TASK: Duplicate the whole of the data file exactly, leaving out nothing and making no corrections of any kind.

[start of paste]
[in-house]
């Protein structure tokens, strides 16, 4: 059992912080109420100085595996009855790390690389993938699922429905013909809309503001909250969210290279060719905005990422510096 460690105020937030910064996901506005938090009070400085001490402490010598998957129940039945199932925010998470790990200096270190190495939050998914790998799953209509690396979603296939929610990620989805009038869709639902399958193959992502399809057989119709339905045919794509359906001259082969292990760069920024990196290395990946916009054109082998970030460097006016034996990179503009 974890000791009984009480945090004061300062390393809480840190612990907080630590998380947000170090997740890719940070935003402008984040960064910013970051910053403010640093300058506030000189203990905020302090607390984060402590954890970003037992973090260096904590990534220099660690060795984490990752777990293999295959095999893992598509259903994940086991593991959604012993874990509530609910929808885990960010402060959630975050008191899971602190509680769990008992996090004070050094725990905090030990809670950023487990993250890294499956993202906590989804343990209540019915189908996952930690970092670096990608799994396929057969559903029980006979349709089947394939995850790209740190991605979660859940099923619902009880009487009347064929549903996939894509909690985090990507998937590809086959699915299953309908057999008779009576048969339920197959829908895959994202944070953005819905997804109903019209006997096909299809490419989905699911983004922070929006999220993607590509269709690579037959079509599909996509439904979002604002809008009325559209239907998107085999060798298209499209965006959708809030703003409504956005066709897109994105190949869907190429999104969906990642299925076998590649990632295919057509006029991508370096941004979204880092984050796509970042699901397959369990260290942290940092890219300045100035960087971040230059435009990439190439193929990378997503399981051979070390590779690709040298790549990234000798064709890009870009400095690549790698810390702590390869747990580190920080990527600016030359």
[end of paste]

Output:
[in-house]
């Protein structure tokens, strides 16, 4: 059992912080109420100085595996009855790390690389993938699922429905013909809309503001909250969210290279060719905005990422510096 460690105020937030910064996901506005938090009070400085001490402490010598998957129940039945199932925010998470790990200096270190190495939050998914790998799953209509690396979603296939929610990620989805009038869709639902399958193959992502399809057989119709339905045919794509359906001259082969292990760069920024990196290395990946916009054109082998970030460097006016034996990179503009 974890000791009984009480945090004061300062390393809480840190612990907080630590998380947000170090997740890719940070935003402008984040960064910013970051910053403010640093300058506030000189203990905020302090607390984060402590954890970003037992973090260096904590990534220099660690060795984490990752777990293999295959095999893992598509259903994940086991593991959604012993874990509530609910929808885990960010402060959630975050008191899971602190509680769990008992996090004070050094725990905090030990809670950023487990993250890294499956993202906590989804343990209540019915189908996952930690970092670096990608799994396929057969559903029980006979349709089947394939995850790209740190991605979660859940099923619902009880009487009347064929549903996939894509909690985090990507998937590809086959699915299953309908057999008779009576048969339920197959829908895959994202944070953005819905997804109903019209006997096909299809490419989905699911983004922070929006999220993607590509269709690579037959079509599909996509439904979002604002809008009325559209239907998107085999060798298209499209965006959708809030703003409504956005066709897109994105190949869907190429999104969906990642299925076998590649990632295919057509006029991508370096941004979204880092984050796509970042699901397959369990260290942290940092890219300045100035960087971040230059435009990439190439193929990378997503399981051979070390590779690709040298790549990234000798064709890009870009400095690549790698810390702590390869747990580190920080990527600016030359």